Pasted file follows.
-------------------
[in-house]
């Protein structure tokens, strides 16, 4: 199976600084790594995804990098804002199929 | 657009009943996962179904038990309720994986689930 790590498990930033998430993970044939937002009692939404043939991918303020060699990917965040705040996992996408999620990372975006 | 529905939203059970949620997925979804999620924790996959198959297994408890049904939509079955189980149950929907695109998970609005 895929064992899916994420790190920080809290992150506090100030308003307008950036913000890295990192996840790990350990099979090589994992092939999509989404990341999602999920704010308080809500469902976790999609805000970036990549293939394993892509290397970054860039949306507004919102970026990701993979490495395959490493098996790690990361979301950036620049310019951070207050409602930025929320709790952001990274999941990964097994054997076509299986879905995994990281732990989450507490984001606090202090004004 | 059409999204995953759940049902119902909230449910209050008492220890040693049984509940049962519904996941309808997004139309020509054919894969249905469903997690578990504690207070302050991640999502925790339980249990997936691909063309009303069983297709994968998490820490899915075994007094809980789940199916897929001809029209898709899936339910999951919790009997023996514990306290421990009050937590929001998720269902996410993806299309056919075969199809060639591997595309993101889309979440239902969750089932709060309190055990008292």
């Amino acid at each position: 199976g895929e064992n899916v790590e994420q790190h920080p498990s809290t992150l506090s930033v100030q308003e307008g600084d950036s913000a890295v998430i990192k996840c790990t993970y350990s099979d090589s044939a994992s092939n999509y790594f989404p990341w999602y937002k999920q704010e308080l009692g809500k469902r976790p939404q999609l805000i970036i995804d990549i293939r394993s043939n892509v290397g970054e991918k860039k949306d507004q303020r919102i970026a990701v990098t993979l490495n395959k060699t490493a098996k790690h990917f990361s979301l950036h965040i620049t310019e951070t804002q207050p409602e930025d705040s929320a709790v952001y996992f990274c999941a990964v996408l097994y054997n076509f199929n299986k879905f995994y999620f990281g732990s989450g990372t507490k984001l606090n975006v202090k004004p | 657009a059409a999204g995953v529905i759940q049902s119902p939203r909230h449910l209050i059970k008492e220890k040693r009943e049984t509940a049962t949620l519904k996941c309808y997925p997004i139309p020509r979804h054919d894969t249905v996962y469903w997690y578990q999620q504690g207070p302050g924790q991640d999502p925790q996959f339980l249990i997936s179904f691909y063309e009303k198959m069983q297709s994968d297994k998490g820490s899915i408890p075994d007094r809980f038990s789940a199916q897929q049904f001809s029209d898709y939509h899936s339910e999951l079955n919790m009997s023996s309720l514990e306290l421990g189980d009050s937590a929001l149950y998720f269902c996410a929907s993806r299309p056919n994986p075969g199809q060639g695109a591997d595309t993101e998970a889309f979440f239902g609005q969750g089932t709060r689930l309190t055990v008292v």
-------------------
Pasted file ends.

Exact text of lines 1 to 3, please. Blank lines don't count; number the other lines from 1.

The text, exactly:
[in-house]
């Protein structure tokens, strides 16, 4: 199976600084790594995804990098804002199929 | 657009009943996962179904038990309720994986689930 790590498990930033998430993970044939937002009692939404043939991918303020060699990917965040705040996992996408999620990372975006 | 529905939203059970949620997925979804999620924790996959198959297994408890049904939509079955189980149950929907695109998970609005 895929064992899916994420790190920080809290992150506090100030308003307008950036913000890295990192996840790990350990099979090589994992092939999509989404990341999602999920704010308080809500469902976790999609805000970036990549293939394993892509290397970054860039949306507004919102970026990701993979490495395959490493098996790690990361979301950036620049310019951070207050409602930025929320709790952001990274999941990964097994054997076509299986879905995994990281732990989450507490984001606090202090004004 | 059409999204995953759940049902119902909230449910209050008492220890040693049984509940049962519904996941309808997004139309020509054919894969249905469903997690578990504690207070302050991640999502925790339980249990997936691909063309009303069983297709994968998490820490899915075994007094809980789940199916897929001809029209898709899936339910999951919790009997023996514990306290421990009050937590929001998720269902996410993806299309056919075969199809060639591997595309993101889309979440239902969750089932709060309190055990008292």
């Amino acid at each position: 199976g895929e064992n899916v790590e994420q790190h920080p498990s809290t992150l506090s930033v100030q308003e307008g600084d950036s913000a890295v998430i990192k996840c790990t993970y350990s099979d090589s044939a994992s092939n999509y790594f989404p990341w999602y937002k999920q704010e308080l009692g809500k469902r976790p939404q999609l805000i970036i995804d990549i293939r394993s043939n892509v290397g970054e991918k860039k949306d507004q303020r919102i970026a990701v990098t993979l490495n395959k060699t490493a098996k790690h990917f990361s979301l950036h965040i620049t310019e951070t804002q207050p409602e930025d705040s929320a709790v952001y996992f990274c999941a990964v996408l097994y054997n076509f199929n299986k879905f995994y999620f990281g732990s989450g990372t507490k984001l606090n975006v202090k004004p | 657009a059409a999204g995953v529905i759940q049902s119902p939203r909230h449910l209050i059970k008492e220890k040693r009943e049984t509940a049962t949620l519904k996941c309808y997925p997004i139309p020509r979804h054919d894969t249905v996962y469903w997690y578990q999620q504690g207070p302050g924790q991640d999502p925790q996959f339980l249990i997936s179904f691909y063309e009303k198959m069983q297709s994968d297994k998490g820490s899915i408890p075994d007094r809980f038990s789940a199916q897929q049904f001809s029209d898709y939509h899936s339910e999951l079955n919790m009997s023996s309720l514990e306290l421990g189980d009050s937590a929001l149950y998720f269902c996410a929907s993806r299309p056919n994986p075969g199809q060639g695109a591997d595309t993101e998970a889309f979440f239902g609005q969750g089932t709060r689930l309190t055990v008292v």